The Cost of Bad Data (+ How to Fix It)
Your marketing and sales team decides to run a campaign, personalizes each email and start to send them out.
While a few emails are delivered successfully (yay!), a few bounce back and others are ignored (nay!).
Before you lash out at anyone (or anything!), you must know that it could be the fault of bad data.
But, your team collected the information from the prospects. How can that be wrong?
You are right! Information collected from the prospects isn’t usually wrong when you are contacting them initially. But over time, people change jobs, email addresses, profiles, etc.
What is the cost of bad data? My campaigns are giving brilliant results. Why do I worry?
A study by DiscoverOrg found that sales and marketing departments lose approximately 550 hours and as much as $32,000 per sales rep from using bad data.
It is not only about losing enormous amounts of money every year, it is also wasting the time of each rep in chasing down the non-responders. They could have been utilizing that time in a lead generation and engage hot leads instead.
We don’t have to mention the lost morale of the sales team when they aren’t able to close deals.
What is the core problem? Bad data!
1. Sales and marketing are friends!
It is the combined efforts of marketing and sales that boost sales. While both of them will have their independent systems of following up leads, it is essential that both parties have access to one single database.
Both the teams should be able to edit and update this database.
2. Identify and merge duplicate contacts
Do you remember the times when the same brand emailed or called you twice for the same offer? They might be different people but the purpose is the same.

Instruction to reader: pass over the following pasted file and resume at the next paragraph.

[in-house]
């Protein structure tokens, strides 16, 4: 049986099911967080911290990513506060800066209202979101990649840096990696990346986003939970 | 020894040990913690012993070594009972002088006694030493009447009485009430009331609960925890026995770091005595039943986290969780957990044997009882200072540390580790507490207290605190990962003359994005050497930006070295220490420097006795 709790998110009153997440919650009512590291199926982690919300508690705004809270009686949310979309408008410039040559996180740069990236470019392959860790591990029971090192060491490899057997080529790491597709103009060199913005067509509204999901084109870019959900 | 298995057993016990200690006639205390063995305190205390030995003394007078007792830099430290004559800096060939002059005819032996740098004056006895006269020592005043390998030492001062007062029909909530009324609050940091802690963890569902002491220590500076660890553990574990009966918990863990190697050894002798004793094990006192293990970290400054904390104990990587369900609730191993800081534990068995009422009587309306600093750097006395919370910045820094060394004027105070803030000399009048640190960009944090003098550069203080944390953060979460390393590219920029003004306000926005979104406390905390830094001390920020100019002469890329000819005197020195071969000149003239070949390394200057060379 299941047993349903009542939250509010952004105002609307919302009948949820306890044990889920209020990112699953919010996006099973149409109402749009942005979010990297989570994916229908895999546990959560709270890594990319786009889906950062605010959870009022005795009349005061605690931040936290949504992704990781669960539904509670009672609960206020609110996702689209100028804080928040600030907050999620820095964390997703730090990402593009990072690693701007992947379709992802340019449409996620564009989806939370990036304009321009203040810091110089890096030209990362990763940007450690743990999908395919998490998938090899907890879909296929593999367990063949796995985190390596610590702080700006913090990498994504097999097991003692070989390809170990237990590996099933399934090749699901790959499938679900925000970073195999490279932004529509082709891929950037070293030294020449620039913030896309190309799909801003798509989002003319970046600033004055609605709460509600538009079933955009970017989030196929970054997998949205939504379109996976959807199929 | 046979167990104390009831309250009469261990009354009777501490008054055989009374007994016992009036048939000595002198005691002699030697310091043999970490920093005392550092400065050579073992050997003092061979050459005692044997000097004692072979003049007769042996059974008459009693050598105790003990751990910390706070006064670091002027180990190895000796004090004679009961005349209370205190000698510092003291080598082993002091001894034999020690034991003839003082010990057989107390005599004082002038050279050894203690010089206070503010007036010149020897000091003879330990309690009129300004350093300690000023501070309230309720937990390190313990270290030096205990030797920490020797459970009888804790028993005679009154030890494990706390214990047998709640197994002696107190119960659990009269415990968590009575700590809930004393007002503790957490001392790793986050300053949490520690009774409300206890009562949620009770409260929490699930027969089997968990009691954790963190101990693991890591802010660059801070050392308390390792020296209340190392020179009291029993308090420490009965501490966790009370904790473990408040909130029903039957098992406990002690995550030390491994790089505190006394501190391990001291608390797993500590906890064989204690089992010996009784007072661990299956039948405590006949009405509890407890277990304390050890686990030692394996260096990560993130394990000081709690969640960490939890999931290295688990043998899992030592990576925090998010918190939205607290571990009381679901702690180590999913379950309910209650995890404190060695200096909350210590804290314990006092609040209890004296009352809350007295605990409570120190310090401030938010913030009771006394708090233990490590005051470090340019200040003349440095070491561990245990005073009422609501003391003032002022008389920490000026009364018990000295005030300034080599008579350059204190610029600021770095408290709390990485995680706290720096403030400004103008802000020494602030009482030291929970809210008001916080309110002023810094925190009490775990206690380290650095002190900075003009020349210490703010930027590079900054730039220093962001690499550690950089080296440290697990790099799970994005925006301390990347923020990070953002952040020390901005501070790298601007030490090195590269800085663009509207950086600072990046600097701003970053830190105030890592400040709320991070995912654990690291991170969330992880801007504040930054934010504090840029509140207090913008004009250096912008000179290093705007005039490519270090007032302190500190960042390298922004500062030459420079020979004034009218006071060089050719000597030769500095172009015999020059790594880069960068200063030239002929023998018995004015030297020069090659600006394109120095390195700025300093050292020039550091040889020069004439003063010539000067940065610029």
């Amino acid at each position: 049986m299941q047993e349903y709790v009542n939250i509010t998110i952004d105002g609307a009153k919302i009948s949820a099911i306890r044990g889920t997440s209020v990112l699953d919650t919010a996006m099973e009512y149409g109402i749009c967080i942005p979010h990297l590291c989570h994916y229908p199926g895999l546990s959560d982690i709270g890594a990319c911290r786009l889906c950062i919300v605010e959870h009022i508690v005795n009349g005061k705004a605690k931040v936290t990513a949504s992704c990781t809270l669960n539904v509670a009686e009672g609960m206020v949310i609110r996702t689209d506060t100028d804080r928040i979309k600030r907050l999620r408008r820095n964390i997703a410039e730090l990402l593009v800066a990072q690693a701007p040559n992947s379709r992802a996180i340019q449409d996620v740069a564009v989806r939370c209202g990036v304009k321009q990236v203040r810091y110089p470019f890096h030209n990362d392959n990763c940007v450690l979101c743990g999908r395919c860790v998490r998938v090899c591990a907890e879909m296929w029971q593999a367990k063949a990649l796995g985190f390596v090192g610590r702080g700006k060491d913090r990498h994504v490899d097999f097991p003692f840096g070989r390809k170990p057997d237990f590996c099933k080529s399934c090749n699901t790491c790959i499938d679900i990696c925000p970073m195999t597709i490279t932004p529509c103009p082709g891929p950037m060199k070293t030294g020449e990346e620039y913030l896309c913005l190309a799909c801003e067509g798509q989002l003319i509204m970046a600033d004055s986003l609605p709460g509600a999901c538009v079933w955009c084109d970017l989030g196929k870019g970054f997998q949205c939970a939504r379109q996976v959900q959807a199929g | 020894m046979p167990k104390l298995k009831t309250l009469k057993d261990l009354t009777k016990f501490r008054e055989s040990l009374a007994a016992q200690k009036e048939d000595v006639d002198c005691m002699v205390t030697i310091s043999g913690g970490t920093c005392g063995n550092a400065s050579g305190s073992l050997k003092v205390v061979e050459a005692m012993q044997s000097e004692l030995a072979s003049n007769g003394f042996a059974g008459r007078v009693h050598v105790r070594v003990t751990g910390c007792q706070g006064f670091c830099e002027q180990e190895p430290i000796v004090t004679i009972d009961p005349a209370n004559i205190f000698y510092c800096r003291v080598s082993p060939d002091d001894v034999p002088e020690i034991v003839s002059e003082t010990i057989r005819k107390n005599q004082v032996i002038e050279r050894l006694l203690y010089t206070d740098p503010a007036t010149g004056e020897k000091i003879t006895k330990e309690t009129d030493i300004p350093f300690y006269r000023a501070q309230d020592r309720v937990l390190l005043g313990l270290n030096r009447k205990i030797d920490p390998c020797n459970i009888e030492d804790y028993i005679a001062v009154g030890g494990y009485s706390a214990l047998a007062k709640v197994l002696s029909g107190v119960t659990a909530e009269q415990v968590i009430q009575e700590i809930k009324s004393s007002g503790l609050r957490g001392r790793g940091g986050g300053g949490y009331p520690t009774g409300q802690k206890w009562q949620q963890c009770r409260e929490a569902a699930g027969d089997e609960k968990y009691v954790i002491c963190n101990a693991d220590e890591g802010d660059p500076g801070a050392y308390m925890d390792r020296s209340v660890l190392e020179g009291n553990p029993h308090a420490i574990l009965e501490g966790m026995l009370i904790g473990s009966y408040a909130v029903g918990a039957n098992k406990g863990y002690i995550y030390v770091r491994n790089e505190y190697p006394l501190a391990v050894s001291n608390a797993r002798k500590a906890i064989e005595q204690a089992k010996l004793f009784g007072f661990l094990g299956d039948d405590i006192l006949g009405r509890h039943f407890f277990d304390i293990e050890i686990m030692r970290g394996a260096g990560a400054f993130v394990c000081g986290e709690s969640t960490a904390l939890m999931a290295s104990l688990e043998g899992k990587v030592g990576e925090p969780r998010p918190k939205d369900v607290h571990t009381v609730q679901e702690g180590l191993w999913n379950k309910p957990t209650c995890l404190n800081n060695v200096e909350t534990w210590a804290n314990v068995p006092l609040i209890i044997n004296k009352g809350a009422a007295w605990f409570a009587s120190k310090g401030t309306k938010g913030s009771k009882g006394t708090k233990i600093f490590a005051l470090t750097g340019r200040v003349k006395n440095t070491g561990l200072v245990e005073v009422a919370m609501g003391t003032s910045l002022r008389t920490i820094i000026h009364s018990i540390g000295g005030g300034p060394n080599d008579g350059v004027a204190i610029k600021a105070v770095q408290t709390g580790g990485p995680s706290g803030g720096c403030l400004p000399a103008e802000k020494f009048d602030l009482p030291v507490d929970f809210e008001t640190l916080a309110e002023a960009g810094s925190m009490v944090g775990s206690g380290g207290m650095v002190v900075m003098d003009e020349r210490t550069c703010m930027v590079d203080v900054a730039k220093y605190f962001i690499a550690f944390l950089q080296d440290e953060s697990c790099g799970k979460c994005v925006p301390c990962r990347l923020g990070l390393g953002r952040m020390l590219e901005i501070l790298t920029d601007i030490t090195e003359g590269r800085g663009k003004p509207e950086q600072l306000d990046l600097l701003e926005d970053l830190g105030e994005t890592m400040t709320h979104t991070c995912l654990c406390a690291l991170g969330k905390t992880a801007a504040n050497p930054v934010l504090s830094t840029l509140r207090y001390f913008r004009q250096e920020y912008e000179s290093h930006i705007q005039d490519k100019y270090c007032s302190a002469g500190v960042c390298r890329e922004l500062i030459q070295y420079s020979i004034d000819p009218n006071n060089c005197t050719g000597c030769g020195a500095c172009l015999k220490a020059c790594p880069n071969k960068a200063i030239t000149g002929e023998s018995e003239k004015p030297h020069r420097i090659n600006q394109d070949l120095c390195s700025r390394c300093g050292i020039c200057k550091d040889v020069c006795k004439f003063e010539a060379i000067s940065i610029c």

So unprofessional (and annoying)!
Go through your leads and merge the duplicates. You can always automate the process of finding duplicates.
3. Remove inactive leads
You have the database of people who aren’t opening any emails or messages for a long time.
Are they adding any value to your brand? No.
If they haven’t taken any action in the past six months, consider removing them from your database.
4. Have written standards
It is important that data is entered in a standardized format. Also, ensure that all entries are free of spelling mistakes.
5. Establish a regular schedule of data cleansing and augmentation
At regular intervals, take the time and effort to go through your database in detail. Ensure to build processes and written guidelines around it.
This reminds me of Jonathan Burg’s statement,
“Data is the oil of any marketing engine, and in order to create perpetual demand generation, data accuracy needs to be a top priority. Marketers must be ruthless and deliberate about data quality and standardization at point of entry”
Are you a victim of bad data? Which tools or process did you use to update information and fix bad data?